BLITZER: You can see there's a huge manhunt under way in Southern California right now. This is the Riverside County district attorney, Paul Zellerbach, who is briefing reporters on the charges that are likely to be filed against this suspect if, in fact, he is apprehended.

Miguel Marquez has been covering this story from the beginning.

I assume, Miguel, folks in L.A. and Southern California all the way down to San Diego, they remain on edge.

MARQUEZ: Very much so. There were even some reports of out of Phoenix, Arizona, today that there was a Dorner sighting. This is really gripping people across the entire Southwest now.

Part of the reason that the DA came out today to announce these charges, which is a little different, before you even have the person in custody, they want to turn up the heat as much as possible. They want to reassure the public that they are doing everything they can to get this guy and that once he is in custody, if he's even alive at this point, he will be -- you know, have the full weight of the law come down on him -- Wolf.

BLITZER: When you say if he's alive at this point, Miguel, explain what you mean by that. Is there some suspicion he may have killed himself? I mean, what's going on? MARQUEZ: Well, either could have killed himself or got caught in very bad weather up in the mountains there near Big Bear. Keep in mind that the axle to his truck was broken. He burned guns and camping gear in that truck. It suggests, to investigators that he may have been forced off of his script and was forced into the woods essentially and you would not have survived a night in those woods unless you had prepared very, very well for it ahead of time. There's no indication he had done that at this point. Wolf.

BLITZER: Miguel Marquez on the story for us, Miguel, thanks very much.

In our next hour, I will speak live with the mayor of Los Angeles, Antonio Villaraigosa. He's here in THE SITUATION ROOM. We will get an update from him on this manhunt that's causing a lot, a lot of problems obviously.

Other news we're following, it's an event so rare that the last time it happened was some 600 years ago. Pope Benedict XVI says he will resign at the end of this month after only eight years as leader of the world's one billion Roman Catholics.

He says it's because of his age and his health. And now the question being asked around the world, who will be the next pope?

We're watching what's going on. We have several correspondents in Rome. Pope Benedict's papacy has been marked by serious controversies, especially the sex abuse scandal and his prior role as the church's lead investigator personally handling every single case that made its way to the Vatican.

CNN's Brian Todd is working this part of the story for us.

Brian, we're going to go to Rome in just a few moments, but tell us what's going on.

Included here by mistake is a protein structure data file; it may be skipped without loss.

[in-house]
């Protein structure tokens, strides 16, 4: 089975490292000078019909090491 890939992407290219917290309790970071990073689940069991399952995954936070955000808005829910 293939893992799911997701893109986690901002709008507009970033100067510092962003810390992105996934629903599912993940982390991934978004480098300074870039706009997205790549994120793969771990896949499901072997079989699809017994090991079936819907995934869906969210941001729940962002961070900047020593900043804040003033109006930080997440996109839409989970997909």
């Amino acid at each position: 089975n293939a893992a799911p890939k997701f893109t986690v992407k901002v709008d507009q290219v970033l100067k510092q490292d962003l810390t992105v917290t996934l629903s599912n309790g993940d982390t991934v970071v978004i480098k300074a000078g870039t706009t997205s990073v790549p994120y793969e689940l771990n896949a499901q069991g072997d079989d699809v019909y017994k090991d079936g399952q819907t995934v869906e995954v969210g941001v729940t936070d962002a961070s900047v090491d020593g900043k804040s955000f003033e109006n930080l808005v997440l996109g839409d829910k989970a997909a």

BRIAN TODD, CNN CORRESPONDENT: Wolf, here at the Basilica of the National Shrine of the Immaculate Conception, they were shocked as anyone at the pope's announcement of his resignation. This is the spot where it was one of the most-talked about moments of his visit to the United States almost five years ago, the place where he addressed one of the biggest controversies of his tenure and there was certainly no shortage of those during his papacy.


TODD (voice-over): The scrutiny began before he even assumed the papacy. For decades before his elevation, when he was Cardinal John Ratzinger, Pope Benedict XVI had worked as the Vatican's chief investigator into allegations of sex abuse by priests.

COLM O'GORMAN, ABUSE SURVIVOR: In 2001, he wrote to every bishop in the world telling them in the letter that every case of a priest who abused a child was to be referred to his department at the Vatican. TODD: But critics said as a cardinal Benedict was part of a system of cover-ups of abuse and the practice of moving priests from parish to parish to avoid trouble. I spoke with Tom Roberts of "The National Catholic Reporter," an independent newspaper.

(on camera): Was that fair? Was he part of the problem?

TOM ROBERTS, "THE NATIONAL CATHOLIC REPORTER": I think as part of the general clergy culture, yes. There was one incident that was highlighted even after he became pope about when he was a bishop in Germany, where he knew of accusations against a priest and really didn't act against it.

TODD (voice-over): But later during his 2008 visit to the United States, Pope Benedict addressed the issue directly, visiting with abuse victims.

(on camera): It was during that period that he vowed to take on crimes of abuse more directly. And right here at the Basilica of the National Shrine of the Immaculate Conception, one of the biggest Catholic Churches in the Americas, Benedict made an extraordinary request.

POPE BENEDICT XVI, LEADER OF CATHOLIC CHURCH: We do insistently beg forgiveness from God and from the persons involved, while promising to do everything possible to ensure that such abuse will never occur again.

TODD (voice-over): A more extensive apology came later that year in Australia where Benedict used the words unequivocal condemnation. There were other controversies. The year after he was elevated, the pope quoted a Byzantine emperor's words saying the Prophet Mohammed had brought -- quote -- "things only evil and inhuman."

That touched off outrage and protest in the Muslim world. Benedict later clarified, saying those weren't his personal views. Last year, the pope's butler was convicted of stealing and leaking documents exposing corruption and disorganization at the Vatican. Pope Benedict also carries the stigma of not being as popular a figure as his predecessor, John Paul II.

But the monsignor of the shrine in Washington puts it into perspective.